Preserve Your Body, Preserve Your Business
There's nothing self-indulgent about adopting ergonomic practices
Gitte Pedersen knew something was wrong when her back hurt so badly
she couldn't get out of bed one morning. She had spent the previous week
pulling all-nighters on a project for her two-year-old, international,
high-tech consulting firm Proximity, which is based in New York City. During
the two years she has worked on her own, Pedersen had made a bad habit
of working 16-hour stretches in her home office, glued to her laptop and
the telephone, which she used without a headset.
"I ended up having a very bad back problem," she says. "You don't think
you're that sensitive. You think you're superwoman." Pedersen has since
learned that she's anything but. She visited a physical therapist who agreed
that her problems were work-related.
So-called musculoskeletal disorders -- upper body injuries caused by
performing repetitive motions or static positions -- are the fastest growing
workplace injury in the U.S., according to the Occupational Safety and
Health Commission, and while you've probably heard plenty about the dangers
these injuries present to employees, most small business owners neglect
to think they they can get hurt too. For sole proprietors like Pedersen,
being put out of commission by illness or injury just isn't an option.
The therapist helped Pedersen get well and taught her the basics of
ergonomic work practices. She began taking breaks during her workday and
performing stretching exercises. She purchased a $750 ergonomic chair that
features an adjustable seat, back and arm rests. She also added a mouse
with a built-in scroll tool and a separate keyboard with built-in wrist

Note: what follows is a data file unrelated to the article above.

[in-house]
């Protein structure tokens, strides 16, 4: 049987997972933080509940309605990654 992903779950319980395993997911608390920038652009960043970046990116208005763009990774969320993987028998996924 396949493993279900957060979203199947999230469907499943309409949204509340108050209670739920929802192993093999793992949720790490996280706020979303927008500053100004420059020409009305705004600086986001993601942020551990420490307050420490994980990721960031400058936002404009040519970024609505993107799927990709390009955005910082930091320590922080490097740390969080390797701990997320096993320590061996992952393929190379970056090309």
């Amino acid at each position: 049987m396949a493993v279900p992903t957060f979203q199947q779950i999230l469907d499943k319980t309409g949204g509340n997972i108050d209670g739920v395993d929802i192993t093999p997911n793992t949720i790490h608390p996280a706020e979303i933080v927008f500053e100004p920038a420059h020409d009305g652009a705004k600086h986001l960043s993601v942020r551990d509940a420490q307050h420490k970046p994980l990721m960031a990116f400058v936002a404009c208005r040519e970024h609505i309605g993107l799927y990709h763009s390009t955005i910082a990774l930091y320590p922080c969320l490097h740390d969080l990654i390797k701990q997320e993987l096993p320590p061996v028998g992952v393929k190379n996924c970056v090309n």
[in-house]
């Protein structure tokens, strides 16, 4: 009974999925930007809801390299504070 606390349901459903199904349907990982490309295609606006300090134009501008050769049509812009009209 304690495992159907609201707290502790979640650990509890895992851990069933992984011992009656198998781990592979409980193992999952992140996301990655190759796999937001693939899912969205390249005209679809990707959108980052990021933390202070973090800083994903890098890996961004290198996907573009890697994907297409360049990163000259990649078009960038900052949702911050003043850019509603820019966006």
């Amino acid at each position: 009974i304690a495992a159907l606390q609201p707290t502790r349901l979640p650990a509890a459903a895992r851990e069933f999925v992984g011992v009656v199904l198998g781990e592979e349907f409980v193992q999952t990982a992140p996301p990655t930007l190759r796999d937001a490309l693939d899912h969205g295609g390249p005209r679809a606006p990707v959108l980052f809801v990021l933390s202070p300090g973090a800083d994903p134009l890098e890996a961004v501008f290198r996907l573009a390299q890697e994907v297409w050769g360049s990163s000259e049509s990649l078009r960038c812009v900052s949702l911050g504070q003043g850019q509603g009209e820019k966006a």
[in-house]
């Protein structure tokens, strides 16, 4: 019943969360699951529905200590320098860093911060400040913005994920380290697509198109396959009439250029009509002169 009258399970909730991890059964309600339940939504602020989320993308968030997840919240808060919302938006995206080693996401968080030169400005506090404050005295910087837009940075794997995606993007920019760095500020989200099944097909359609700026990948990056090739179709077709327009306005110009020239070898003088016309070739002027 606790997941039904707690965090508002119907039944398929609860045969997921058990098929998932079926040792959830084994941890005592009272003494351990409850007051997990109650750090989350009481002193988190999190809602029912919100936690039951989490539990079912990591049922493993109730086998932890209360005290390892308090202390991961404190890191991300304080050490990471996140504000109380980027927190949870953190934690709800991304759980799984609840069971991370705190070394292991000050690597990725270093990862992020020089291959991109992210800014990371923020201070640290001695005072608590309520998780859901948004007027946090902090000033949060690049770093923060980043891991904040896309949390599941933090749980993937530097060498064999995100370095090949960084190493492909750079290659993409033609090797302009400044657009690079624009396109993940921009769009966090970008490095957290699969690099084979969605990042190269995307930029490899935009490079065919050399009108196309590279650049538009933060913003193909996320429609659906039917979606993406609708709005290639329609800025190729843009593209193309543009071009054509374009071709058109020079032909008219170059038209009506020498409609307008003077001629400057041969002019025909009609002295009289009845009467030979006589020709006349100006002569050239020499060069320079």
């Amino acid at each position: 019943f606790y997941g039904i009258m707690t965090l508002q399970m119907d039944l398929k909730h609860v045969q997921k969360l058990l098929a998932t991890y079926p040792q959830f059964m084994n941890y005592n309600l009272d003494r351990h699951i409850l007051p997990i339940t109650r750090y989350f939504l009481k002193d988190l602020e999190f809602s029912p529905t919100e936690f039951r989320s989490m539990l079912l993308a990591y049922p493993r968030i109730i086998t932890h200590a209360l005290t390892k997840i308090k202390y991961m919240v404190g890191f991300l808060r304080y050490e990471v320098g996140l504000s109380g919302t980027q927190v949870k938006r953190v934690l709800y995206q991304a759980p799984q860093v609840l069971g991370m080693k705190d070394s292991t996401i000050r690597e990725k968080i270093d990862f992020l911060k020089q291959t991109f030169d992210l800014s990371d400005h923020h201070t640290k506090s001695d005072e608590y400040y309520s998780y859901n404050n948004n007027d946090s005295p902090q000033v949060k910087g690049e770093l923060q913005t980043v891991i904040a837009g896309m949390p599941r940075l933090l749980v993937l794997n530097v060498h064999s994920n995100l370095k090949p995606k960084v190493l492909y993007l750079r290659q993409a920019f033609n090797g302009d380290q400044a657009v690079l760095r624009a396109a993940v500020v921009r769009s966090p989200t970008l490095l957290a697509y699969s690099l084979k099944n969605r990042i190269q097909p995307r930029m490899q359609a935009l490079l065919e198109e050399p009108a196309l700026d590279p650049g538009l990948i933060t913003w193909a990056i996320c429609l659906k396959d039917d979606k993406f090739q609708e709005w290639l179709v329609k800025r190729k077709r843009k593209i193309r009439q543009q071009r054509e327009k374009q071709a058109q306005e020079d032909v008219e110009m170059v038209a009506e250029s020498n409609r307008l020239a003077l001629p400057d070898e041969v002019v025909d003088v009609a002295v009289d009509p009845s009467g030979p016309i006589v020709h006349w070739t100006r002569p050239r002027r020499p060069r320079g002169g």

rests for her laptop computer. Her total investment was about $1,000. Since
she has no employees -- her mother in Denmark does the bookkeeping -- Pedersen
was able to keep the cost of her ergonomic makeover to a minimum.
Pedersen didn't stop there. She decided to help others avoid the crippling
pain of musculoskeletal disorders by producing a computer screensaver,
which is intended to educate employees about ergonomics, and is being distributed
to companies in Denmark for use on their intranets. To do so, she partnered
with Interactive Media Solutions a client in her native Denmark that produces
educational CD-ROMs and Web sites for major corporations. They tested Ergosaver
(http://www.ergosaver.com) over the summer in Denmark, where Pedersen says
there is greater sensitivity to ergonomics. The screensaver, which is also
available for download on the site, provides ergonomic tips and reminds
PC users to take breaks and stretch.
Pedersen has learned that pain-free workdays are possible: "Just take
breaks; don't work 16 hours in a stretch," she advises. "I think that's
probably one of the things that is most typical when you start out in a
small business. It's your business, and you don't go home. You work until
the job is done." Of course, you deserve a break. Think of it this
way, you're doing your business a favor.
By Michele Marrinan